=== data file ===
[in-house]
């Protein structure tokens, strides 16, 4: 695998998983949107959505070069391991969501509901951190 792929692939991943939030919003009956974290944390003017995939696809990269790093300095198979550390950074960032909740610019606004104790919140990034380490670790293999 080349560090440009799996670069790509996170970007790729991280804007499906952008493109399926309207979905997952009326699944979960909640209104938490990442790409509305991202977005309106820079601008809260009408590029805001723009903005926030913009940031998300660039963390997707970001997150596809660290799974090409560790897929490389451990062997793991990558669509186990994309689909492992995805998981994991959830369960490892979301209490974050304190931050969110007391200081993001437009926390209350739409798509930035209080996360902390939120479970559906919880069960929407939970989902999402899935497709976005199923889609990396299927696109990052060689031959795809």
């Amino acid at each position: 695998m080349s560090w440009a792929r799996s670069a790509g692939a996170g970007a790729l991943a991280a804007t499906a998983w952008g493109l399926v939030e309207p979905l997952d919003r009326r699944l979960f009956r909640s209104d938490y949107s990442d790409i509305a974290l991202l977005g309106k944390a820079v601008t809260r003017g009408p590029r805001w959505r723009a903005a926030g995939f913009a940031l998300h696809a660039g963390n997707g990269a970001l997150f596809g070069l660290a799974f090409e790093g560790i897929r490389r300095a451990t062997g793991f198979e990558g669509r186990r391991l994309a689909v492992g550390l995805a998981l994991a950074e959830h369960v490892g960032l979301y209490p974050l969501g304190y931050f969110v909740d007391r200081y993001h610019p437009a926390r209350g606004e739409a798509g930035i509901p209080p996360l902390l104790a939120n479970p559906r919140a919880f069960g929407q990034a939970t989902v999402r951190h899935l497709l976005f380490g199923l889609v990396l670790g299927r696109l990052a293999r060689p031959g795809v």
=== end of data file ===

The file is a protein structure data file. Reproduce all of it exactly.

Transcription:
[in-house]
């Protein structure tokens, strides 16, 4: 695998998983949107959505070069391991969501509901951190 792929692939991943939030919003009956974290944390003017995939696809990269790093300095198979550390950074960032909740610019606004104790919140990034380490670790293999 080349560090440009799996670069790509996170970007790729991280804007499906952008493109399926309207979905997952009326699944979960909640209104938490990442790409509305991202977005309106820079601008809260009408590029805001723009903005926030913009940031998300660039963390997707970001997150596809660290799974090409560790897929490389451990062997793991990558669509186990994309689909492992995805998981994991959830369960490892979301209490974050304190931050969110007391200081993001437009926390209350739409798509930035209080996360902390939120479970559906919880069960929407939970989902999402899935497709976005199923889609990396299927696109990052060689031959795809």
């Amino acid at each position: 695998m080349s560090w440009a792929r799996s670069a790509g692939a996170g970007a790729l991943a991280a804007t499906a998983w952008g493109l399926v939030e309207p979905l997952d919003r009326r699944l979960f009956r909640s209104d938490y949107s990442d790409i509305a974290l991202l977005g309106k944390a820079v601008t809260r003017g009408p590029r805001w959505r723009a903005a926030g995939f913009a940031l998300h696809a660039g963390n997707g990269a970001l997150f596809g070069l660290a799974f090409e790093g560790i897929r490389r300095a451990t062997g793991f198979e990558g669509r186990r391991l994309a689909v492992g550390l995805a998981l994991a950074e959830h369960v490892g960032l979301y209490p974050l969501g304190y931050f969110v909740d007391r200081y993001h610019p437009a926390r209350g606004e739409a798509g930035i509901p209080p996360l902390l104790a939120n479970p559906r919140a919880f069960g929407q990034a939970t989902v999402r951190h899935l497709l976005f380490g199923l889609v990396l670790g299927r696109l990052a293999r060689p031959g795809v």